Abstract

Purpose

The purpose of this paper is to analyze determinants of institutional quality based on six separate indicators of governance: voice and accountability, political stability, government effectiveness, regulatory quality, rule of law, and control of corruption.

Design/methodology/approach

The determinants under consideration include measures of economic freedom by the Cato Institute and the Heritage Foundation, indicators of policy quality, real per capita gross domestic product (GDP), risk rating, and the degree of openness.

Findings

Five measures of institutional quality increase real GDP growth significantly across Middle East and North Africa (MENA) countries. In contrast, institutional quality has a negative impact on the growth of private credit and private investment. Further, the combined evidence does not suggest that improvement in institutional quality is a major factor in attracting foreign direct investment flows to MENA countries.

Research limitations/implications

The research provides startling evidence that illustrates how institutions have impacted macroeconomic performance and the underlying roots of institutional quality. Addressing shortcomings in institutions should top the policy agenda in an effort to drive the growth process.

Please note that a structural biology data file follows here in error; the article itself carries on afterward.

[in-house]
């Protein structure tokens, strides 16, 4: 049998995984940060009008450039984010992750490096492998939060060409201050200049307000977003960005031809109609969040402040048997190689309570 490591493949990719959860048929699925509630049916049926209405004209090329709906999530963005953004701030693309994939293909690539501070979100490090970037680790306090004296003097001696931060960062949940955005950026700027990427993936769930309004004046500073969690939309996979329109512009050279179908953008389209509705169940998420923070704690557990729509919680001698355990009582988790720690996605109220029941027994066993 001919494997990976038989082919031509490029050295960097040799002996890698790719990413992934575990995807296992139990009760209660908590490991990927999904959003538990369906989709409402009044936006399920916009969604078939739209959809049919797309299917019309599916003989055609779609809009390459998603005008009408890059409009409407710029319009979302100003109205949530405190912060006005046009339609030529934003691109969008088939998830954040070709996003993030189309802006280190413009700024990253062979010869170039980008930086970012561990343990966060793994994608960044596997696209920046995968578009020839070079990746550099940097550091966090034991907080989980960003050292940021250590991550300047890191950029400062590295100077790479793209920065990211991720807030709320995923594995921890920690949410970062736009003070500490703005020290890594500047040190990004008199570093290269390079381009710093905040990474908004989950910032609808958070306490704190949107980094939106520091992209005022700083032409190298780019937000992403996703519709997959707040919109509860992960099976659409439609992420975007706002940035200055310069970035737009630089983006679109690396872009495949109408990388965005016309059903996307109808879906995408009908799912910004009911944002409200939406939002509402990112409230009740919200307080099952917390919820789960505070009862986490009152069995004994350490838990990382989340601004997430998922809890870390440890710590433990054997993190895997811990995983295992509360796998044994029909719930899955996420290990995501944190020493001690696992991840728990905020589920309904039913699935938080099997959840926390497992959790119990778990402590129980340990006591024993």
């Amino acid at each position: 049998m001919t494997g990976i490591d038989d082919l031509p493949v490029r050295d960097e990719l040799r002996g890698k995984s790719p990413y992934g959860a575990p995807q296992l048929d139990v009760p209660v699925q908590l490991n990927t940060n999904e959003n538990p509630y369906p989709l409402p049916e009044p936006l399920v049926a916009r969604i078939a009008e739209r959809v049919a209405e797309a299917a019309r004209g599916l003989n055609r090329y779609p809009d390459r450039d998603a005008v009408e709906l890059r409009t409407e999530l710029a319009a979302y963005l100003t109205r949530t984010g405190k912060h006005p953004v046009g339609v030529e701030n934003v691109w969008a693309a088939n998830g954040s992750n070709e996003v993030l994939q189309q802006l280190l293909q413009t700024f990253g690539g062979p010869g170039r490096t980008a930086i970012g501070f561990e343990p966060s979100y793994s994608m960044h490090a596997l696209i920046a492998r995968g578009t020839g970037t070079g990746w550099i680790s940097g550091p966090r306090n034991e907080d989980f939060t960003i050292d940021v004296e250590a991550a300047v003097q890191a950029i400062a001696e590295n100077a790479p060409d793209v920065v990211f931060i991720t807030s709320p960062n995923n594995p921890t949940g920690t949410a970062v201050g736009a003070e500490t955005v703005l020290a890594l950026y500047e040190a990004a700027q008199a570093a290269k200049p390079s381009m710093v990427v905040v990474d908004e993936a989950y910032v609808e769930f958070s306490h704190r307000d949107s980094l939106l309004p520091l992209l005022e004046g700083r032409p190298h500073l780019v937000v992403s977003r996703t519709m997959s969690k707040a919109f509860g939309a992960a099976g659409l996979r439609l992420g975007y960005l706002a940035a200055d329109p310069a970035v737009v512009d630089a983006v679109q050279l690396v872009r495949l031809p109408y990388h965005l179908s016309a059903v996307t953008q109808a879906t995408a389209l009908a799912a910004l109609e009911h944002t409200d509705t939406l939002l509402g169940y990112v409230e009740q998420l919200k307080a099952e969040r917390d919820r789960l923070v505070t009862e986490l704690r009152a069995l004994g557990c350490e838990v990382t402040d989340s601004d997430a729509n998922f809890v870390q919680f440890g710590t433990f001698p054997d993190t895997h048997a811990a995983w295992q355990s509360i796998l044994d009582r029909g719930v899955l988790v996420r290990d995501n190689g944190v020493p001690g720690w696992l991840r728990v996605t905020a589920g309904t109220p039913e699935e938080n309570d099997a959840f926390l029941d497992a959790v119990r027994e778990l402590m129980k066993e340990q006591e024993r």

Practical implications

Improving institutional quality will distribute the benefits of growth and enhance macroeconomic performance in the MENA region, which is rich in endowed resources. Nonetheless, the region lacks fundamentals of economic management and quality governance to utilize resources in the most efficient and productive fashion in order to maximize the welfare for a growing population that is constantly seeking productive opportunities to secure employment and a higher real standard of living.

Originality/value

The MENA region is understudied and worthy of much more empirical work. Many cross‐country studies of the determinants of growth omit oil‐producing nations. Focusing on this oil‐rich region is an attempt to fill this void. Unlike previous literature on the relationship between institutions and growth, the paper's approach to the issue analyzes micro foundations in the transmission channel between institutions and economic growth.

Details